Reuters reported on Wednesday the government is considering spending over 17 trillion yen for the package, which will include temporary cuts to income and residential taxes as well as subsidies to curb gasoline and utility bills.

Inflation, fuelled by rising costs of raw materials, has kept above the central bank’s target of 2% for more than a year, weighing on consumption and clouding the outlook for an economy making a delayed recovery from scars left by COVID-19.

With increases in wages proving too slow to offset rising prices, Kishida had said the government will cushion the blow by returning to households some of the expected increase in tax revenues generated by solid economic growth.

We have further analysis of our headlines! Subscribe to a membership plan to view them.

China sets the tone on real estate, local government support at a high-level meeting

Notable Snippet: China signalled support for property developers and resolving local government debt problems in a high-level financial meeting that ended Tuesday, according to a state media readout.

Such twice-a-decade financial work conferences tend to set long-term policy directions, which then pave the way for more detailed moves.

“Policymakers emphasised that private and state-owned property developers would be treated equally and their reasonable funding demands would be satisfied,” Goldman Sachs’ Maggie Wei and a team said in a report published Wednesday.

“Policymakers would establish a long-term effective mechanism to resolve local government debt and ‘optimise the structure of central and local government debt,’” the report said.

The government meeting held Monday and Tuesday also reflected the ruling Chinese Communist Party’s increased oversight of finance. Delayed by more than a year, the latest meeting was called the “central” financial work conference — instead of “national” as it was called in 2017.

What we think: This will give more confidence to investors as the Chinese government seeks to solve the problems of insolvency and riskiness amongst the developers in China.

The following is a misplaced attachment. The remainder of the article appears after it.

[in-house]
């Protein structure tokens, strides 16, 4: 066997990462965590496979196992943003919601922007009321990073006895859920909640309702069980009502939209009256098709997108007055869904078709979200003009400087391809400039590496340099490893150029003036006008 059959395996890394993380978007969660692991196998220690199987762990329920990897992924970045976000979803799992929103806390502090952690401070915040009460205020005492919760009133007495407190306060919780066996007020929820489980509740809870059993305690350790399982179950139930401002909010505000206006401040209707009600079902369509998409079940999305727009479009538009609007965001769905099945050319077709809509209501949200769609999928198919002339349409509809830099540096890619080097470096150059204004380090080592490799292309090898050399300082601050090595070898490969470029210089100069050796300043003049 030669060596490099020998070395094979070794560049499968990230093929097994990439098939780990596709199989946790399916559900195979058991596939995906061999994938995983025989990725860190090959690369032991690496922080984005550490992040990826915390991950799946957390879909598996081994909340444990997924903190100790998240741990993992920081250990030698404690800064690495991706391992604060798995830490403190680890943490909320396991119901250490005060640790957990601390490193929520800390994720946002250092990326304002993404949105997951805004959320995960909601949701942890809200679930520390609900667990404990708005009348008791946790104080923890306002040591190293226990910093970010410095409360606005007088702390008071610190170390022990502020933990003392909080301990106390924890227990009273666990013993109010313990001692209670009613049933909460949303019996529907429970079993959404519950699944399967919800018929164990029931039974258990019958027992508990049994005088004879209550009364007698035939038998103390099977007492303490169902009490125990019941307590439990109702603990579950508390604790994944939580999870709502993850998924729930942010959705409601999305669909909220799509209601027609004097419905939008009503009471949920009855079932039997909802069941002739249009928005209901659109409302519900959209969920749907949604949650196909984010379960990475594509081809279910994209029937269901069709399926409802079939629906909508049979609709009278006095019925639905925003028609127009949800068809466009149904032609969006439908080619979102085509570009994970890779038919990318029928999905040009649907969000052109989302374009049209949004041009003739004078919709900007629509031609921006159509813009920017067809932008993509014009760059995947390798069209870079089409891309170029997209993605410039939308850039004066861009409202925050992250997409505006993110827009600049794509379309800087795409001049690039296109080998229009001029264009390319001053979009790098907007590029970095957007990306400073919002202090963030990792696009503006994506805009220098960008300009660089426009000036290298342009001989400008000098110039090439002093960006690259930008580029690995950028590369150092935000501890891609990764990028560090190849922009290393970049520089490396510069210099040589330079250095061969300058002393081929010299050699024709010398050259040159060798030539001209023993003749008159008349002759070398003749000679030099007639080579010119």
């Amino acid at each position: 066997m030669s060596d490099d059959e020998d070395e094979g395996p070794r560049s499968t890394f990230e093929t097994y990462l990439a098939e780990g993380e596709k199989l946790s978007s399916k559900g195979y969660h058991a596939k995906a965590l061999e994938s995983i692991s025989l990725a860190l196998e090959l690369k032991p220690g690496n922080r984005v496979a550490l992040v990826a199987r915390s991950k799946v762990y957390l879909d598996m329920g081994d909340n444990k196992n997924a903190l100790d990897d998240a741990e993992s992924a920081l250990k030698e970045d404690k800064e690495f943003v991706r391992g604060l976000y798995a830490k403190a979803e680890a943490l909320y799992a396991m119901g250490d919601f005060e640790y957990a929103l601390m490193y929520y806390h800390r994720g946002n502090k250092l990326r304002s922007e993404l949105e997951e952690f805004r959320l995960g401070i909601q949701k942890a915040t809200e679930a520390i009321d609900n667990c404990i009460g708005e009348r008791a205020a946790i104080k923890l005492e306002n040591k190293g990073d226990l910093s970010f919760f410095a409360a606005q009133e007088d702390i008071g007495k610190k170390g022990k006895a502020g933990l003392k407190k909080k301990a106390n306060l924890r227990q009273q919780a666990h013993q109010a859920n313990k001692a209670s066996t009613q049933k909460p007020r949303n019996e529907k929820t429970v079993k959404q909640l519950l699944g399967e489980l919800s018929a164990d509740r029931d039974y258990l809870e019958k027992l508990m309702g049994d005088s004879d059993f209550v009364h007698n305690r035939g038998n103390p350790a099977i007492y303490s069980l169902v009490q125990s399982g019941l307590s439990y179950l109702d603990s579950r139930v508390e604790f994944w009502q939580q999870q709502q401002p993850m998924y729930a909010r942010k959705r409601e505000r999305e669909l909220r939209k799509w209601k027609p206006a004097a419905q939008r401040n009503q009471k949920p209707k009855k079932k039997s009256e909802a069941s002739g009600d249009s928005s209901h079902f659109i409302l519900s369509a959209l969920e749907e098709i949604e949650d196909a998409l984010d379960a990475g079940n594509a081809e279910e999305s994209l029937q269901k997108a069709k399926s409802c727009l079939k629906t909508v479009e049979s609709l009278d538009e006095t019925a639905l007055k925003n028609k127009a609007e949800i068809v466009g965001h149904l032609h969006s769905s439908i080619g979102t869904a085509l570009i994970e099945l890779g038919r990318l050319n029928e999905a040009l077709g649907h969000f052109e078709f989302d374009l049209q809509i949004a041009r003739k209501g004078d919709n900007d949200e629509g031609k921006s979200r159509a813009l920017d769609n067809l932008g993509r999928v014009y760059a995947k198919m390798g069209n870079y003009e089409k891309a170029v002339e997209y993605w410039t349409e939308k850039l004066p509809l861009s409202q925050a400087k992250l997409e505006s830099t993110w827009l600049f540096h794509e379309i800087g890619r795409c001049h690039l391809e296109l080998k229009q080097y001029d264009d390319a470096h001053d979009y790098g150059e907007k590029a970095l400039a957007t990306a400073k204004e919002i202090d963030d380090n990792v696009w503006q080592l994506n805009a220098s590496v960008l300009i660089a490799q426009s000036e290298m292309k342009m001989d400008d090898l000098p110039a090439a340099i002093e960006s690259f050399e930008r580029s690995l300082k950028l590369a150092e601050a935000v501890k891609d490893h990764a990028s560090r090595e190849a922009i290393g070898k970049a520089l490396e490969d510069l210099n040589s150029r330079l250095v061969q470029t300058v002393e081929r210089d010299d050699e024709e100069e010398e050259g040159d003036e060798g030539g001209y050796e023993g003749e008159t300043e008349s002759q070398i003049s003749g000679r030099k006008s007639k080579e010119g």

Treasury details plans to step up size of bond sales to manage growing debt load and higher rates

Notable Snippet:  The Treasury Department announced plans Wednesday to accelerate the size of its auctions as it looks to handle its heavy debt load and with financing costs rising.

In a development getting close attention on Wall Street, the department detailed its refunding plans for future debt sales. The announcement comes with Treasury yields around their highest levels since 2007, a reflection of financial markets spooked over how much damage higher borrowing costs could exact.

Most immediately, the Treasury will auction $112 billion in debt next week to refund $102.2 billion of notes set to mature Nov. 15, raising more than $9 billion in extra funds.
From there, the department said it will increase the auction size of various maturities, focusing more on coupon-bearing notes and bonds. The Treasury will maintain its current auction size for bills until late November, when it expects to have its general account replenished enough to implement “modest reductions” through mid- to late-January.

Stock market futures came off their lows of the morning following the announcement, while Treasury yields were lower.

We have further analysis of our headlines! Subscribe to a membership plan to view them.
Phan Vee Leung
CIO & Founder, TrackRecord